The genus Erysipelothrix contains two main species: E. rhusiopathiae and E. tonsillarum, the latter being isolated from apparently healthy swine and considered to be non-pathogenic. Erysipelothrix inopinata is a novel species that was recently isolated from sterile-filtered vegetable broth. These Erysipelothrix species are ubiquitous in nature and can cause diseases in a variety of animals including swine, humans, poultry, sheep, cattle, and wild animals. The diseases caused by these species are called erysipelas in animals and erysipeloid in humans. Human infections tend to be occupationally associated: slaughterhouse workers, butchers, and fishermen.2,4

Erysipelothrix rhusiopathiae is a ubiquitous gram positive rod-shaped, intracellular anaerobic bacterium that causes erysipelas, a common infection of the superficial layer of the skin, in contrast to cellulitis and necrotizing fasciitis, which also involve the subcutaneous tissue. The infection is common in mammals and birds, especially in pigs and poultry. Healthy pigs carrying E. rhusiopathiae in their lymphoid tissues have been suggested as a reservoir of the pathogen. Erysipelas in swine occurs in different forms characterized by blood poisoning often resulting in sudden death (acute form), skin lesions (sub-acute form), polyarthritis and endocarditis (chronic form).1

ErysipelothrixErysipelothrix infection
Source: New Microbes New Infect. 2015 Nov via PubMed Central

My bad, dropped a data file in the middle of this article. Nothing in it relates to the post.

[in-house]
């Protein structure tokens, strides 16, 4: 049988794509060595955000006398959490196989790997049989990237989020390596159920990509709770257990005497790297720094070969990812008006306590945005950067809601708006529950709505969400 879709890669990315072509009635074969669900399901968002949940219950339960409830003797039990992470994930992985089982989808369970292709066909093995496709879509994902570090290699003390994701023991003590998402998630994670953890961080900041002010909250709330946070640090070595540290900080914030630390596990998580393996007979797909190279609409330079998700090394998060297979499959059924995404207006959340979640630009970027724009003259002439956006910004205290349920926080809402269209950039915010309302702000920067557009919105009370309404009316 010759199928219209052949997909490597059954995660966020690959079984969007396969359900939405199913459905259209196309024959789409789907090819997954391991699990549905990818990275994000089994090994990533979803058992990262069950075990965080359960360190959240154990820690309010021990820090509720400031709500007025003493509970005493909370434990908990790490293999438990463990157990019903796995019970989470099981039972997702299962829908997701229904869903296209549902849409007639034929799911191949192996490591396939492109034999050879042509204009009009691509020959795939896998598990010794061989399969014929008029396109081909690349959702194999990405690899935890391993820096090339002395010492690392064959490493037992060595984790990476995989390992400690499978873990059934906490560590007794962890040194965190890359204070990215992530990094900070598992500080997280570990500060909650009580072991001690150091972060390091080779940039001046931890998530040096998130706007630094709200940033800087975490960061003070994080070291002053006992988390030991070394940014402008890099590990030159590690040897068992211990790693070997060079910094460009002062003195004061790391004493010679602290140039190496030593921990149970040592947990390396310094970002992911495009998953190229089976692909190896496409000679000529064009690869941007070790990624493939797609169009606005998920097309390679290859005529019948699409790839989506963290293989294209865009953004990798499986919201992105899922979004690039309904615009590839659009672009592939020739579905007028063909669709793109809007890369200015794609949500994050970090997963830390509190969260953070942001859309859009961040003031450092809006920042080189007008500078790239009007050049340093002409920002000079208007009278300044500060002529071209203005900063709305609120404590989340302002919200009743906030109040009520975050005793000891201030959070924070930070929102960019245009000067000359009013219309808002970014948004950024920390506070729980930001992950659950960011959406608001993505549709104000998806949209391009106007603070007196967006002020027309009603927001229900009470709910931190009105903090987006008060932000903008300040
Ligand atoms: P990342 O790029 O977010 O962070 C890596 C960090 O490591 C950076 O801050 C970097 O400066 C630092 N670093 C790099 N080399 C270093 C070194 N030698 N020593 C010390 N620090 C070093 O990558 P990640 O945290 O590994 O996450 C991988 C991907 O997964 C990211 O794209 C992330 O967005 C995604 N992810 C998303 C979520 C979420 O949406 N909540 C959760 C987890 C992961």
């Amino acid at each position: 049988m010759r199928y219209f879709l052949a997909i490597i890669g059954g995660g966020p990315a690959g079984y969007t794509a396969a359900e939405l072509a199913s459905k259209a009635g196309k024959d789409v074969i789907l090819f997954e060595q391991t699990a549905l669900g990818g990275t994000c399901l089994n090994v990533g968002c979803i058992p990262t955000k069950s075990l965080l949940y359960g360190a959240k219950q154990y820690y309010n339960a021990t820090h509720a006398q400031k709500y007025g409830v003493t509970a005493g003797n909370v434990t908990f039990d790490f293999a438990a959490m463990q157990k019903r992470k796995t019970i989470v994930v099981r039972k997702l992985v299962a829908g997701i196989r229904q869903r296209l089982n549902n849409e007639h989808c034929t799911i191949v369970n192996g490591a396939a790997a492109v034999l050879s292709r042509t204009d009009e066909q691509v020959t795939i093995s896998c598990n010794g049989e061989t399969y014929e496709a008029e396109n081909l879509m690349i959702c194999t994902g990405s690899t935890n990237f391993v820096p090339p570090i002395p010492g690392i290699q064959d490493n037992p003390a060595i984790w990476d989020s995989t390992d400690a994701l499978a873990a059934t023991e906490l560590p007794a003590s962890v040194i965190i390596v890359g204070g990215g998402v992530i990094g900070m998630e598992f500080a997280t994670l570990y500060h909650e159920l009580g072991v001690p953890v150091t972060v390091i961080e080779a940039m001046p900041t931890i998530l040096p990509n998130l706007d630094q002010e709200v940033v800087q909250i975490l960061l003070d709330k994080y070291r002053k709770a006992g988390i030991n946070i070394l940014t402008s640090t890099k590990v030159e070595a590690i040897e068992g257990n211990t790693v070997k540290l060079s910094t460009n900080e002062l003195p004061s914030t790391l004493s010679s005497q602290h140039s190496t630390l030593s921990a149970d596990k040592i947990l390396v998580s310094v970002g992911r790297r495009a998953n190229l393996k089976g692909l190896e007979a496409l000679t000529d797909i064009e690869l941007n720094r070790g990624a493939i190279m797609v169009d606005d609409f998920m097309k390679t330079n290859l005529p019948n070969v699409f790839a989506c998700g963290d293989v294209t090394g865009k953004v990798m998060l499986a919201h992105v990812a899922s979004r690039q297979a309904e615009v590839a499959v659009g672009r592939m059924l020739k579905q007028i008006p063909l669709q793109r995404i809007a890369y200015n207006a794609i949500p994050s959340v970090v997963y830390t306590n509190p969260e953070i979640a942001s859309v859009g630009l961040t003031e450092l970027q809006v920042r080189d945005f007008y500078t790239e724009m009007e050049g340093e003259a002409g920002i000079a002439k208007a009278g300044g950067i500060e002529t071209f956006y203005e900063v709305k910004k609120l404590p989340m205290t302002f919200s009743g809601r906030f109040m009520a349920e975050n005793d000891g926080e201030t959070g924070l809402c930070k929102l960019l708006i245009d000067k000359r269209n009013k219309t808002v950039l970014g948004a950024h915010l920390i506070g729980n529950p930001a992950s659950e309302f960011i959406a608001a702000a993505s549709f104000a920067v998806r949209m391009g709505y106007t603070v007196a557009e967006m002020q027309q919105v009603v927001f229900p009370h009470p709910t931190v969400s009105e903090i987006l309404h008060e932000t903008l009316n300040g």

Turkeys are most seriously affected and suffer from bluish skin to bleeding and bruising in the breast and leg muscles. Problems due to E. rhusiopathiae also increased in laying hen.

The E. tonsillarum bacterium has been isolated from dogs with endocarditis indicating that E. tonsillarum could be a canine pathogen.3

Erysipelothrix rhusiopathiae bacterium sporadically causes mortalities in captive marine mammals, and has recently been implicated in large-scale wildlife die-offs.4


  1. Recurrent erysipelas - risk factors and clinical presentation. Malin Inghammar, Magnus Rasmussen and Adam Linder
  2. Virulence determinants, antimicrobial susceptibility, and molecular profiles of Erysipelothrix rhusiopathiae strains isolated from China. Yi Ding, Dongmei Zhu, Jianmin Zhang, Longsheng Yang, Xiangru Wang, Huanchun Chen, Chen Tan
  3. Detection of Antibodies to Erysipelothrix in Stray Dogs in Japan. Y. Shimazaki, K. Gamoh, Y. Imada, H. Makie, M. Kanzaki, T. Takahashi
  4. Genomic analysis of the multi-host pathogen Erysipelothrix rhusiopathiae reveals extensive recombination as well as the existence of three generalist clades with wide geographic distribution. Taya Forde1 et al. 2016



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